AMONG a handful of piling companies that were listed on Bursa Malaysia in the mid-90s, Pintaras Jaya Bhd is the only one that is still standing today, commanding a market share of 10% to 15%.
The other public piling companies then, like Pilecon Engineering Bhd, UCP Resources Bhd, L&M Corp Bhd, General Soil Engineering Holdings Bhd did not last long after the 1997 financial crisis.
At present, other key piling players in the market include unlisted Geopancar Sdn Bhd, Sunway Group’s Sunway Geotechnics (M) Sdn Bhd and Econpile Holdings Bhd, which is en route to the Main Market.
That leaves investors very limited choices for an exposure in the specialised construction segment, which is also more lucrative compared to general works.
In the case of Pintaras Jaya, its 30% profit margin speaks volumes on how well the company is run.
In an interview with StarBizWeek, managing director Dr Chiu Hong Keong attributes the high margins to its expertise, track record and reputation in the market as well as its machineries, which had been fully depreciated and amortised.
“Due to our history, we are able to price competitively because we have invested in the machineries since the early days,” he says.
Thanks to the quick turnaround of the business, it has a strong cashflow that allows it to employ such a strategy, which in turn helps the company to save on cost.
He points out that purchasing piling machineries is capital intensive and the company has been buying equipment using cash instead of relying on loans.
On average, a piling contract takes six to 12 months as compared with construction work that may span over three years or more.
Another snippet is that Pintaras Jaya is sitting on RM104.7mil cash, which translates to 16% of its market cap.
Chiu says Pintaras Jaya does not have definite plans of utilising the money but may consider a merger and acquisition for its manufacturing arm should a good deal come by.
The company has also been paying out 38% of its profit as dividend diligently.
To maximise returns, some RM50mil of its funds are managed by professional fund managers.
“We started this approach about 15 years ago when fixed deposit rates were low. It has turned well for us thus far so we will continue to do it until we need the money,” he explains.
As for its bread and butter, it prefers to grow steadily.
Despite the growth in demand for piling work, he says the company will expand without haste as it had invested some RM100mil for its expansion since 2008.
“The company’s size has doubled in the past two to three years, so we want to ensure that the growth is sustainable,” he says, adding that it required some time to absorb the growth.
It is bidding for works valued between RM2bil and RM3bil while its orderbook stands at RM300mil, almost double from a year ago.
Underpinned by the exuberant construction scene in the country, which counts mega projects like Klang Valley Mass Rapid Transit Line 2, Kinrara Damansara Expressway, West Coast Expressway, Petroliam Nasional Bhd’s refinery and petrochemical integrated development (Rapid) in the pipeline, Chiu is optimistic of Pintaras Jaya replenishing its orderbook.
While most of the work is concentrated in the central region, he expects potential jobs from the Iskandar region, which has experienced a slew of property and development activities.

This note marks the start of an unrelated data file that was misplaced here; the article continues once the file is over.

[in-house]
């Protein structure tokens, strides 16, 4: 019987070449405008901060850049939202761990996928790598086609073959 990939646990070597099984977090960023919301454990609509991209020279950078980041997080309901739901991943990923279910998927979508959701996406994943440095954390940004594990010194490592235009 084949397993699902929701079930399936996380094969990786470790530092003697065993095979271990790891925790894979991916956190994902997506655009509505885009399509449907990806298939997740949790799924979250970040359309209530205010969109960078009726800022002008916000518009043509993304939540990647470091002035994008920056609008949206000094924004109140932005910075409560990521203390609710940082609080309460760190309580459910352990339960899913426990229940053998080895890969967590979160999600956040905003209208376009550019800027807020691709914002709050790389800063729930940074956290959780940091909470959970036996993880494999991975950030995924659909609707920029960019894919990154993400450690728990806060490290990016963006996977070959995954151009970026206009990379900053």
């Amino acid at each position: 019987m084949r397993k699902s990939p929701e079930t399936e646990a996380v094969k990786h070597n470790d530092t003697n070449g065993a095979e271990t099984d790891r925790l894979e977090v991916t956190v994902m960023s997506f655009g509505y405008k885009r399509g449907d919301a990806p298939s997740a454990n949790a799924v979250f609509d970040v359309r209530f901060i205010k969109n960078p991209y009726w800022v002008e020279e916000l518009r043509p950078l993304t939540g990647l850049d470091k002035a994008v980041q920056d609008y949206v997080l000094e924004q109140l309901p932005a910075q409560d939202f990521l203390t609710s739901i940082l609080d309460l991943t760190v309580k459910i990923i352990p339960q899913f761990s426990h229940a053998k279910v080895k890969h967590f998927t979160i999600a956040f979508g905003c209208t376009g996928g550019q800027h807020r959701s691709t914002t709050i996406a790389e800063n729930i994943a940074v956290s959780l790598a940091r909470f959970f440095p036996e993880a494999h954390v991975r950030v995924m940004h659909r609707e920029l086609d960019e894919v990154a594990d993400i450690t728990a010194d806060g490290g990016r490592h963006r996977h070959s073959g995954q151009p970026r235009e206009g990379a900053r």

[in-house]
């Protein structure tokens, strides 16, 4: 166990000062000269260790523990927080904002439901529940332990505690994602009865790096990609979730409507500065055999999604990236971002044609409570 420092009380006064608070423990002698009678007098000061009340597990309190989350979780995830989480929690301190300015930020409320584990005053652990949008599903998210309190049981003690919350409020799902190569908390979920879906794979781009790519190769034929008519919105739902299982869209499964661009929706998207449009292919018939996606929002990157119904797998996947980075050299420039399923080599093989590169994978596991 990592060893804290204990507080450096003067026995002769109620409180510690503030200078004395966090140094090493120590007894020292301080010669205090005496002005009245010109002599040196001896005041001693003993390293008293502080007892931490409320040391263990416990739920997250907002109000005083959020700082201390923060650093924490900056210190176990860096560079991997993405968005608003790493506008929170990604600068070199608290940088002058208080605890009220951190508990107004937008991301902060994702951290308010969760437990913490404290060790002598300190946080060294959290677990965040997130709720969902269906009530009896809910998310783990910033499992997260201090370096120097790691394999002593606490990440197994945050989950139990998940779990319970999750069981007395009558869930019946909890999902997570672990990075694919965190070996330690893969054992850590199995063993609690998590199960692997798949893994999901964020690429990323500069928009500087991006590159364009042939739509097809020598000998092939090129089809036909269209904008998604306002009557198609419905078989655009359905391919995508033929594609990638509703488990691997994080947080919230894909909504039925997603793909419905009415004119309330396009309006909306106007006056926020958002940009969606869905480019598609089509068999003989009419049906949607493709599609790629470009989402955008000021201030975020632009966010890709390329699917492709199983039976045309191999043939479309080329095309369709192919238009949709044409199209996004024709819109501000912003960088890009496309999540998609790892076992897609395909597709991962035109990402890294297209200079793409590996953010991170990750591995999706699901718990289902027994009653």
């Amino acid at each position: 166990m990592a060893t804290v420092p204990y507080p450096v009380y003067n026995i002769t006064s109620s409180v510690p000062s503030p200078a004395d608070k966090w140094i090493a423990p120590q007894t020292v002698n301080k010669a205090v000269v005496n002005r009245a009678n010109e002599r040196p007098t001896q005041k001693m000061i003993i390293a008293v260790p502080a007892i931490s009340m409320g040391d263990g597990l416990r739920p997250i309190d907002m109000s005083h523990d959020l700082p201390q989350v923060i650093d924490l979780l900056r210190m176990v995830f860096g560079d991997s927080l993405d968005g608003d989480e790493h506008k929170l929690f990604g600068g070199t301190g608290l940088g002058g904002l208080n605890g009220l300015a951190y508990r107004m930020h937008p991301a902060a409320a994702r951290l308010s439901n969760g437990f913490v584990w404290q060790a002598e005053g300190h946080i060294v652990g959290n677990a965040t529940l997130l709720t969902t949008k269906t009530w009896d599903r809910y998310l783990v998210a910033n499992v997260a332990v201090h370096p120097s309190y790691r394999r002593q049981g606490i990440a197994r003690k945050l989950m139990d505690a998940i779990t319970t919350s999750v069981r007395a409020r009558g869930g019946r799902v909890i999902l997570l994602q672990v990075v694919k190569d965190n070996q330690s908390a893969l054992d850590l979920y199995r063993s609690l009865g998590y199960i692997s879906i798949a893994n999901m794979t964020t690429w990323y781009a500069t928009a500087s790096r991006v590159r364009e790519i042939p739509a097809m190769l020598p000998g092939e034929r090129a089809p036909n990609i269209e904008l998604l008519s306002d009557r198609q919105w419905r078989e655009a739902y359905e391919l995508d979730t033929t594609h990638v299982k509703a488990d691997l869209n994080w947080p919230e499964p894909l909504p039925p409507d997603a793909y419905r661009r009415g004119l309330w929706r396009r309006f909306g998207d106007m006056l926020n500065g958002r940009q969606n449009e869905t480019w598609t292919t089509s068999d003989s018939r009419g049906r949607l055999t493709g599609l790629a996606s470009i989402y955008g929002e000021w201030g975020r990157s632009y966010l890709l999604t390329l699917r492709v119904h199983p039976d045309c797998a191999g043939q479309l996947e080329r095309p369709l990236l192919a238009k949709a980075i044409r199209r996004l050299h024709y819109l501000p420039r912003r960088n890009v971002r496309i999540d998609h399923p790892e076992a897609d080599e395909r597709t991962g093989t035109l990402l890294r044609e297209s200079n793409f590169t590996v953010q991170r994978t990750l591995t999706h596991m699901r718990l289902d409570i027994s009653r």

“Despite the pullback in the property sector, we do not see any slowdown in terms of the work flow,” he says.
Traditionally, a huge chunk of the piling specialist’s revenue is derived from the private sector primarily for high rise residential and commercial buildings.
However, he notes that jobs from the public sector and government-linked project are beginning to contribute much more significantly to its topline, which now stands at 40%.
For instance, winning the RM74mil contract to carry out foundation works for the 118-storey Warisan Merdeka marks a milestone for the company as it was involved in the construction of an iconic building.
“Clinching the project means a lot to us as it proves that local piling players are able to compete with the multi-national companies,” the low-profile businessman says.
Notably, piling works for the country’s tallest building Petronas Twin Towers was awarded to Soletanche Bachy from France.
That said, the success is not without perseverance as the tender process for the job took more than two years.
He says the understanding of Malaysian ground gives local players an edge in handling the earth works.
He welcomes competition from its peers as he believes all the players will get a slice of the pie considering the construction sector is still bustling with activity.
Jobs are aplenty as he observes the trend of big construction players taking up the role as managing contractors, hence creating opportunities for piling works to be awarded to sub-contractors.
While prospects in the industry remains rosy, the shortage of man power and skilled labour is putting a cap on the company’s growth, he quips.
“From 2013 to 2014, the wage hike recorded between 20% and 30%.
“We can buy machineries but we cannot buy ‘ready-made’ skilled workers so we had to train and fast track our existing talent pool to fill in the gap,” he says.
He says that labour and machineries make up close to 50% of its cost while raw materials made up the other half.
He opines that steel prices are stable with a downward bias while cement prices are trending higher due to the hike in gas prices.
The rise in energy cost is also pressuring its cost but construction analysts believe the industry could pass on part of its cost to its clients due to a shortage in piling capacity.
Although share price of the counter has staged a strong rally, doubling from a year ago, RHB Research is calling a “buy” with a target price of RM4.61 based on 12 times 2015 earnings per share of 38.4 sen.
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